The transition from being a student of the game, to a teacher was one that Worrell has been able to develop and hone thanks to his last eight years coaching, especially understanding his responsibility working with impressionable students of the game.

“Making the jump to professional hockey is something that though daunting, has been a long time coming. I believe being in charge of the programs in Florida gave me a greater appreciation of everything that it takes to be successful on and off the ice,” said Worrell “With both FAU and NBPS, it was my responsibility not only to give my players a plan to win, but to guide them in all aspects of the game and life.”

That’s not to say though, Worrell didn’t have great teachers along the way, spanning back to his time suiting up as a professional hockey player.

“I was one of the luckiest players in the world, in that I was able to work for and play with some of the greatest talents and teachers of this game. I was also smart enough to soak it all in. From Charlie Henry, Bryan Murray to Glen Sather and everyone in between, I was blessed with great mentors,” said Worrell “Pavel Bure, Scott Mellanby, Joe Sakic, Peter Forsberg, and the hundreds more show me how to play the game and be a pro. I believe it is my responsibility to pass these lessons on, and help this group to be the best they can be.”

Marksmen owner Chuck Norris spoke incredibly highly of Worrell’s background, and the impact his hire will mean for the team and league.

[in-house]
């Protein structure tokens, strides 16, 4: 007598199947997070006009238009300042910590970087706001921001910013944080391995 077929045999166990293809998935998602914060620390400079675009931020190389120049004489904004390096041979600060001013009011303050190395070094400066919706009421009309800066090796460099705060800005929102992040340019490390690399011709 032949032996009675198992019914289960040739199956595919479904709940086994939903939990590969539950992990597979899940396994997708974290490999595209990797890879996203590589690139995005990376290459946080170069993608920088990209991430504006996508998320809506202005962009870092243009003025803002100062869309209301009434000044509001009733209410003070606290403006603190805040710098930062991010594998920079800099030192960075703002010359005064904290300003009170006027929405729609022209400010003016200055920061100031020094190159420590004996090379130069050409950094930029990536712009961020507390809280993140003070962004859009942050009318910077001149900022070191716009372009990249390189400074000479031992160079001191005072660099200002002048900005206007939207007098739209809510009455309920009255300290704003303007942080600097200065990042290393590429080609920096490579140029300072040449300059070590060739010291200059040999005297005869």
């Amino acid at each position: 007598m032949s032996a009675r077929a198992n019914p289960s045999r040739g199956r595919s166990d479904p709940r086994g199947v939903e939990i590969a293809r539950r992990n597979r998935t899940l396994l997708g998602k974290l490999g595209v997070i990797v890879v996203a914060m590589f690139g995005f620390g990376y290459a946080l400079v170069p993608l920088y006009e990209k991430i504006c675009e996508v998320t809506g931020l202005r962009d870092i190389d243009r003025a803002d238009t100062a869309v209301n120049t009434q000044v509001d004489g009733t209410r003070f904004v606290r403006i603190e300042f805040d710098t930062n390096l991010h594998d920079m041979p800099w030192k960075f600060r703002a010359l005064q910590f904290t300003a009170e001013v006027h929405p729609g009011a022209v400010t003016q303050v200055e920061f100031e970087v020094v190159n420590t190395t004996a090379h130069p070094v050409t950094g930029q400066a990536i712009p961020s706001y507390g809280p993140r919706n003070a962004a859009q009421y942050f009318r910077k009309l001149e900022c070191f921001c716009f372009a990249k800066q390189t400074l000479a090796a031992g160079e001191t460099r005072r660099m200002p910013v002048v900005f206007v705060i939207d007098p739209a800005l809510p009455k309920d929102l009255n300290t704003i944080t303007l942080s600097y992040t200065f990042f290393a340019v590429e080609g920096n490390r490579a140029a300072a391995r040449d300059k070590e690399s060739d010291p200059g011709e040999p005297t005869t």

“I’m really excited about who he is, where he’s been, and what he brings to our organization. He gives the Marksmen not only an asset having played in the highest level in the world, but his experiences will help our younger developing players get insight about what it takes to play at the higher levels. They will learn about work ethic, discipline, and every attribute it takes to play at the highest level,” said Norris

“For our league, it gives even more credence to what I’ve been saying since I’ve been involved with the league – that the SPHL is a very skilled and respectable league. Peter gives us a lot of credibility.”

These sentiments were met by Coach Kallechy.

“Bringing someone on staff who was able to play at the highest level of hockey is very exciting,” said Kallechy “Our players will be able to draw on his insight and experiences to elevate their game.”

Coach Worrell’s hiring has another major impact for the SPHL and the Marksmen outside of his outstanding credibility as a player and coach that shouldn’t be left unsaid.

With a community as diverse as Fayetteville, Worrell will work as a leader of under-representation in hockey, and continue the league’s forward-thinking of inclusiveness in the sport. Coach Worrell becomes the second Black coach in the league’s history, following Macon’s Leo Thomas’ promotion to Head Coach this off-season.